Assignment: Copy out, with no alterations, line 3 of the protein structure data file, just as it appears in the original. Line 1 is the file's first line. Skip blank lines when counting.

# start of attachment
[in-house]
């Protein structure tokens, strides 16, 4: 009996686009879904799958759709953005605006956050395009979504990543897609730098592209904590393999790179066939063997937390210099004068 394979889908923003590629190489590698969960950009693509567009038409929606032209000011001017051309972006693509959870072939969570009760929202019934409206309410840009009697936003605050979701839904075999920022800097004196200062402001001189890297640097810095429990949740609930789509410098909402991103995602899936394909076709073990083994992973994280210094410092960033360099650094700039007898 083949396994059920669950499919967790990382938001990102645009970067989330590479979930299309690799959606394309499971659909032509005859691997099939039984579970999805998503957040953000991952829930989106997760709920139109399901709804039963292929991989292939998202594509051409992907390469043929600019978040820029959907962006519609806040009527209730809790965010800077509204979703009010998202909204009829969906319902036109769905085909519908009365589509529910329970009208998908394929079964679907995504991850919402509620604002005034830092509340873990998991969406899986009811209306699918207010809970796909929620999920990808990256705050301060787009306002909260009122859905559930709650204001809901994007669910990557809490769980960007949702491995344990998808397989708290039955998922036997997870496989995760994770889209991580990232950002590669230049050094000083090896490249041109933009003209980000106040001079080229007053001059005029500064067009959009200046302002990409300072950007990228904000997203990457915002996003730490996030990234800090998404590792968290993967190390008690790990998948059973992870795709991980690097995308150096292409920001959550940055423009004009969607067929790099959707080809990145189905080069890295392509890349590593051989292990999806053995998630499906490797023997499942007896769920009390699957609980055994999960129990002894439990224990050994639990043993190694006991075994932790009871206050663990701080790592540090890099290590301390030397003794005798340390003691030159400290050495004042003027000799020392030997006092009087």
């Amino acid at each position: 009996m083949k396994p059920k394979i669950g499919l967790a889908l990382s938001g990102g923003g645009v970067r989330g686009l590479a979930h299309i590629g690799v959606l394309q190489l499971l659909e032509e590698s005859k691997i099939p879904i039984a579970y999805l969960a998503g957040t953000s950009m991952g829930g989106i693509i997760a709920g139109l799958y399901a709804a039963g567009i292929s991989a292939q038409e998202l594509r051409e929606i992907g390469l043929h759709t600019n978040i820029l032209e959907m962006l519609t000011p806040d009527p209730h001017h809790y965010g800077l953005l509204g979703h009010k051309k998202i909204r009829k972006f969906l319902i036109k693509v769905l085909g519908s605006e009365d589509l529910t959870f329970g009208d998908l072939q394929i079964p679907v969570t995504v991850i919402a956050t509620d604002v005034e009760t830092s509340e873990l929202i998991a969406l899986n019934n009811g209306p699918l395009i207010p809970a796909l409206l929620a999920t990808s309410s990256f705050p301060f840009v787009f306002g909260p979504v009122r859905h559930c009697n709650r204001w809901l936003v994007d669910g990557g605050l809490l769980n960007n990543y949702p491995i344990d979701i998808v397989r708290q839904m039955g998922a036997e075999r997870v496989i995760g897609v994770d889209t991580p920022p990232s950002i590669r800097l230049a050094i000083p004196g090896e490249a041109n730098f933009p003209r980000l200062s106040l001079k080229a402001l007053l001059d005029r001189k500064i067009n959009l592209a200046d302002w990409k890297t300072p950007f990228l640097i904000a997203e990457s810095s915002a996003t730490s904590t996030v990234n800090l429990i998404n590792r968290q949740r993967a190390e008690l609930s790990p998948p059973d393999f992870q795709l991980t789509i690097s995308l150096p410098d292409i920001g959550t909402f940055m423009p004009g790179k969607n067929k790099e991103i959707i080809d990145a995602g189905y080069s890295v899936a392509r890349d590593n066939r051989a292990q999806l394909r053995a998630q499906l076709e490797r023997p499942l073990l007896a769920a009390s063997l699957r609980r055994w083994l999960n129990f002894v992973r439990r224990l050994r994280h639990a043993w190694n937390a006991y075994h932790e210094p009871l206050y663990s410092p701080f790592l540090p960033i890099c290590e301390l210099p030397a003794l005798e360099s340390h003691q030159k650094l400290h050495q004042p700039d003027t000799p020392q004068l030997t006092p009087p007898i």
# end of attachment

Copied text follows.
């Amino acid at each position: 009996m083949k396994p059920k394979i669950g499919l967790a889908l990382s938001g990102g923003g645009v970067r989330g686009l590479a979930h299309i590629g690799v959606l394309q190489l499971l659909e032509e590698s005859k691997i099939p879904i039984a579970y999805l969960a998503g957040t953000s950009m991952g829930g989106i693509i997760a709920g139109l799958y399901a709804a039963g567009i292929s991989a292939q038409e998202l594509r051409e929606i992907g390469l043929h759709t600019n978040i820029l032209e959907m962006l519609t000011p806040d009527p209730h001017h809790y965010g800077l953005l509204g979703h009010k051309k998202i909204r009829k972006f969906l319902i036109k693509v769905l085909g519908s605006e009365d589509l529910t959870f329970g009208d998908l072939q394929i079964p679907v969570t995504v991850i919402a956050t509620d604002v005034e009760t830092s509340e873990l929202i998991a969406l899986n019934n009811g209306p699918l395009i207010p809970a796909l409206l929620a999920t990808s309410s990256f705050p301060f840009v787009f306002g909260p979504v009122r859905h559930c009697n709650r204001w809901l936003v994007d669910g990557g605050l809490l769980n960007n990543y949702p491995i344990d979701i998808v397989r708290q839904m039955g998922a036997e075999r997870v496989i995760g897609v994770d889209t991580p920022p990232s950002i590669r800097l230049a050094i000083p004196g090896e490249a041109n730098f933009p003209r980000l200062s106040l001079k080229a402001l007053l001059d005029r001189k500064i067009n959009l592209a200046d302002w990409k890297t300072p950007f990228l640097i904000a997203e990457s810095s915002a996003t730490s904590t996030v990234n800090l429990i998404n590792r968290q949740r993967a190390e008690l609930s790990p998948p059973d393999f992870q795709l991980t789509i690097s995308l150096p410098d292409i920001g959550t909402f940055m423009p004009g790179k969607n067929k790099e991103i959707i080809d990145a995602g189905y080069s890295v899936a392509r890349d590593n066939r051989a292990q999806l394909r053995a998630q499906l076709e490797r023997p499942l073990l007896a769920a009390s063997l699957r609980r055994w083994l999960n129990f002894v992973r439990r224990l050994r994280h639990a043993w190694n937390a006991y075994h932790e210094p009871l206050y663990s410092p701080f790592l540090p960033i890099c290590e301390l210099p030397a003794l005798e360099s340390h003691q030159k650094l400290h050495q004042p700039d003027t000799p020392q004068l030997t006092p009087p007898i």